The nation's biggest banks had $164.2 billion in loans outstanding to foreigners on June 30, 1977, according to a new study released yesterday by the three federal bank regulatory agencies.
Most of the loans were to developed countries, with Great Britain accounting for more than any nation. Government agencies, banks and other private borrowers in Great Britain had $25.1 billion in loans outstanding from U.S. banks.
Japan was next with $11.8 billion in loans from U.S. banks. Following closely were two developing countries that have borrowed heavily in recent years, in part to finance their large oil bills: Brazil and Mexico. Brazil has borrowed $10.6 billion and Mexico $11.3 billion from U.S. banks.
The study was conducted on an experiemental basis by the Comptroller of the Currency, the Federal Reserve Board and the Federal Deposit Insurance Corp. The three bank regulatory agencies have decided to publish the survey twice a year, starting with data available for December 1977.
The survey will come out about four months after the date the banks are required to report.
The survey covered 119 banks with assets of $1 billion or more. Although these banks are only a small percentage of the total of more than 14,000 banks, they do nearly all of the foreign lending in the country and their assets are more than half the nation's total banking assets.
The three agencies did not identify the 119 banks.
The information collected in the study covered loans made from a banks offices in one country to borrower (a cross-currency loan).
In a statement, the agencies said "cross-border and cross-currency loans are those most closely associated with country risk."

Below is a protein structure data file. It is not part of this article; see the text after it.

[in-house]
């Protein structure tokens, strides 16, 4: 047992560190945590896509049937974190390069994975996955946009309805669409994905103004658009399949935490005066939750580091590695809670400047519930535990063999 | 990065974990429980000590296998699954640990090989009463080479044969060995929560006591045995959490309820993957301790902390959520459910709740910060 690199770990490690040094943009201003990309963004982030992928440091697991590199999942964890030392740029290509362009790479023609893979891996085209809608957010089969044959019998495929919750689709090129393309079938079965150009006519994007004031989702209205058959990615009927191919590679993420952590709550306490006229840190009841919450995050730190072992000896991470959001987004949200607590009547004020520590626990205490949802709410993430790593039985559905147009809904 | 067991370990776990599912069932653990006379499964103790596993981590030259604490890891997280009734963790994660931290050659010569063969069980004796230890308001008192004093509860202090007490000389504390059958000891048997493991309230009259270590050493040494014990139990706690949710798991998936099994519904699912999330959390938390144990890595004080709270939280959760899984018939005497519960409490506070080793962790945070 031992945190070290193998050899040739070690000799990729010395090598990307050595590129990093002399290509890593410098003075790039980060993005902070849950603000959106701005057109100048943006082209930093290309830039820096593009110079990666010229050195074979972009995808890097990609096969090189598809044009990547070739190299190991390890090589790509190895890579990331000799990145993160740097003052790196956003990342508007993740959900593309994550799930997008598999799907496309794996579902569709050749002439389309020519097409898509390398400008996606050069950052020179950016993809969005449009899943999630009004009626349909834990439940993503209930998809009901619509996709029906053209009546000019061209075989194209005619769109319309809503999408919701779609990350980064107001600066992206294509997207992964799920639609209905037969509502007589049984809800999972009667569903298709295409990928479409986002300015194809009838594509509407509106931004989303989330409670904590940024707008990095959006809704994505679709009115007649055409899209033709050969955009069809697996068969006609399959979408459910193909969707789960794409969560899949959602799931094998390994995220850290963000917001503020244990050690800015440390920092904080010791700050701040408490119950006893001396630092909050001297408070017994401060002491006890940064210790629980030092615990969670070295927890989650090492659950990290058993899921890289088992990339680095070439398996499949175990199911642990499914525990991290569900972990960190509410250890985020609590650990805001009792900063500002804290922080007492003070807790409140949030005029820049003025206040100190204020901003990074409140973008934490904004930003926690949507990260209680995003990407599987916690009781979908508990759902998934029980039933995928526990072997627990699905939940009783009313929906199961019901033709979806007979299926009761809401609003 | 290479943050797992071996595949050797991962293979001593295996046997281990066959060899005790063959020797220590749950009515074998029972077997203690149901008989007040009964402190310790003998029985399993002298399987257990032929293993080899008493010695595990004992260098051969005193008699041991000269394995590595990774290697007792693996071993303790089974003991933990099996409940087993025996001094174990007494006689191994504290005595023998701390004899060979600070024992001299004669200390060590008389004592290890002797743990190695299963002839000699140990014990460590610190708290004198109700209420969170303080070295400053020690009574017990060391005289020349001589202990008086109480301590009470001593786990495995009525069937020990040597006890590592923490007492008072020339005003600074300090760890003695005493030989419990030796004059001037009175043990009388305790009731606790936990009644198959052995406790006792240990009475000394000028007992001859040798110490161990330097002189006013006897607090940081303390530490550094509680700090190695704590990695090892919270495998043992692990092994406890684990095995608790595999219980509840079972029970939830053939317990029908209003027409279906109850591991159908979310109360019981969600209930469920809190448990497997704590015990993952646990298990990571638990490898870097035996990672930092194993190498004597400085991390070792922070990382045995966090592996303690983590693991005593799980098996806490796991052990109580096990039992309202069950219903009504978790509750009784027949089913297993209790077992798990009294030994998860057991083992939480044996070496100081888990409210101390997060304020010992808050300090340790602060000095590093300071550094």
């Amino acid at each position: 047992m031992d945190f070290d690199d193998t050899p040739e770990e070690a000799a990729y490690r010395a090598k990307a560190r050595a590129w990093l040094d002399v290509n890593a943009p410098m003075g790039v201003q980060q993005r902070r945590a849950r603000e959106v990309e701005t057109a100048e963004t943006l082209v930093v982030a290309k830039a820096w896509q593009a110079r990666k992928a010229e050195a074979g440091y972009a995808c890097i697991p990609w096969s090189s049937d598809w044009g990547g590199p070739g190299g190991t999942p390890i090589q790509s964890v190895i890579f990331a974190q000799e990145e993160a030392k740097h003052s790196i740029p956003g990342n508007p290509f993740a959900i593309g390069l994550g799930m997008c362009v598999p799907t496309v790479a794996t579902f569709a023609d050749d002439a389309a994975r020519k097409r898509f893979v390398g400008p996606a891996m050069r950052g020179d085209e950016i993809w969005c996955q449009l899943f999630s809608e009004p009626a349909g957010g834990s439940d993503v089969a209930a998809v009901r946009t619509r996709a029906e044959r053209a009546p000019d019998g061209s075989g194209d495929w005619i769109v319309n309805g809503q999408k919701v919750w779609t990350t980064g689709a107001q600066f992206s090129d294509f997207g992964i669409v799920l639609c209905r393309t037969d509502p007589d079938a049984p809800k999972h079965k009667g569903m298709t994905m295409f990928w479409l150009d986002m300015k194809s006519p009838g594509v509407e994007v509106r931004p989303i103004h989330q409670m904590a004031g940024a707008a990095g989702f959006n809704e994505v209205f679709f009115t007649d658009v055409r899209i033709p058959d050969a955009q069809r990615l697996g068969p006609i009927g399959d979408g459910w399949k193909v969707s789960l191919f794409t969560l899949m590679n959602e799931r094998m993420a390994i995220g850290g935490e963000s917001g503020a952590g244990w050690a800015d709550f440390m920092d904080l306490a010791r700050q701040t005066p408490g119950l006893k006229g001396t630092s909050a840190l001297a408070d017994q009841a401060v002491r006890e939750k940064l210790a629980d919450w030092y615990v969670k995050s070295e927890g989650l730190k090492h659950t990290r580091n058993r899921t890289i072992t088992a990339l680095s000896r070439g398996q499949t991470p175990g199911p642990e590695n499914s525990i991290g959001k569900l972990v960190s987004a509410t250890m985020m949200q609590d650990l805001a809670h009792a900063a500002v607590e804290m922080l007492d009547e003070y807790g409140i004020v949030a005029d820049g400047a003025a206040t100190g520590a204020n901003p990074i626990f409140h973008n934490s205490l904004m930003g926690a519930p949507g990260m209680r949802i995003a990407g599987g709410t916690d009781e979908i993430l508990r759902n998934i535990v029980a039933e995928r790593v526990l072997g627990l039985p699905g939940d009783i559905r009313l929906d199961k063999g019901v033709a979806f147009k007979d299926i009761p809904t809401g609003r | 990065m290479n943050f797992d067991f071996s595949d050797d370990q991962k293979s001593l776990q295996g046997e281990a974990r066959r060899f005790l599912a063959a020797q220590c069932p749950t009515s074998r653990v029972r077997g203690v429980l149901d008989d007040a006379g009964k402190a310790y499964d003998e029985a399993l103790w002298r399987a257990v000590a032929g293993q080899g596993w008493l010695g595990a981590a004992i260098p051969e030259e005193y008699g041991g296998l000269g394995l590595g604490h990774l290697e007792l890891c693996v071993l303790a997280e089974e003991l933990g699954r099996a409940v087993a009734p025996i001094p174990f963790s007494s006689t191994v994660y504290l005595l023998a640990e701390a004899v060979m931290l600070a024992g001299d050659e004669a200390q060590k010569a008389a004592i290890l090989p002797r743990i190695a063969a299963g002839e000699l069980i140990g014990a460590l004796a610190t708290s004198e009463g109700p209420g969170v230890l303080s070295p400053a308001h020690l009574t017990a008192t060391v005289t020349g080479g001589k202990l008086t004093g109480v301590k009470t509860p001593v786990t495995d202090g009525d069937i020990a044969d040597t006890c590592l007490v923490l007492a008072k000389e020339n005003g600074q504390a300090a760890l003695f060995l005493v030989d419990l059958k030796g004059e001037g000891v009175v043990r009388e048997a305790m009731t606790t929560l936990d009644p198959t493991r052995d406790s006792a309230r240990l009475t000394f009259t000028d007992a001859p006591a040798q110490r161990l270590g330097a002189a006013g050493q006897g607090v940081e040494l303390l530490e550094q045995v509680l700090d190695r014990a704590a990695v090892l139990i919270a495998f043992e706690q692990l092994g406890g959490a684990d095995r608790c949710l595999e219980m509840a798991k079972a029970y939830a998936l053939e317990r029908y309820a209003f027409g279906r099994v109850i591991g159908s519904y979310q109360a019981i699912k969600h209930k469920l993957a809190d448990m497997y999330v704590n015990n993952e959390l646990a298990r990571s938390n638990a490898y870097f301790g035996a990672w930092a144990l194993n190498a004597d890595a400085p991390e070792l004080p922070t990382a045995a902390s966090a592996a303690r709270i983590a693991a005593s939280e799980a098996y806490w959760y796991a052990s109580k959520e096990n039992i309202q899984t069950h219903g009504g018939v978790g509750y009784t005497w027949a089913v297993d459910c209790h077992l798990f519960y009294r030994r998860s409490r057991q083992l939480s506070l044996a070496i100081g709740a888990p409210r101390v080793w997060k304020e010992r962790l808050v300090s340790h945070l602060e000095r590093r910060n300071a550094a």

The agencies did not say whether the data indicated that U.S. banks as a whole were overexposed by their foreign lending, although government analysts said that the results of the survey contained no great "surprises."
However, some analysts have worried that countries such as Zaire, Peru, Turkey and Portugal may have trouble repaying some of their loans.
Of those countries, Turkey has $1.47 billion, or 0.9 per cent, of total U.S. lending; Portugal has $525 million, or 0.3 per cent; Zaire has $283 million, or 0.2 per cent; and Peru has loans totalling $1.9 billion from U.S. banks, or 1.2 per cent of the $164 billion outstanding.
Last week, Comptroller of the Currency John G. Heimann proposed a rule that would prohibit a bank from lending more than 10 per cent of its capital to a foreign government. The move is designed to keep U.S. multinational banks from overexposing themselves in their foreign operations.
Of the 164 billion in loans, 63 billion went to private, non-bank borrowers, $59 billion went to other banks and $42 billion went to governments or government agencies.
Major European countries, Japan and Canada accounted for $68.6 billion, or 42 per cent, of total lending. Another 20 per cent, or $33.8 billion, was loaned to other developing countries or to so-called offshore banking centers such as the Bahamas or the Caymans, where major multinational banks conduct international money market operations.
Non-oil developed countries, presumably among the riskiest borrowers, had loans of about $40 billion, or 24 per cent.
Oil-exporting countries had $12.2 billion in loans, Communist loans totalled $6 billion and "miscellaneous" loans were $3.5 billion.
About 63 per cent of the loans had a maturity of one year or less. In the major developed countries and the off-shore banking centers, $64 billion of the $85 billion in loans had short-term maturities, reflecting the heavy volume of very short, often overnight, inter-bank lending.
In other countries, about half of the loans were for less than a year and the other half were for more than a year.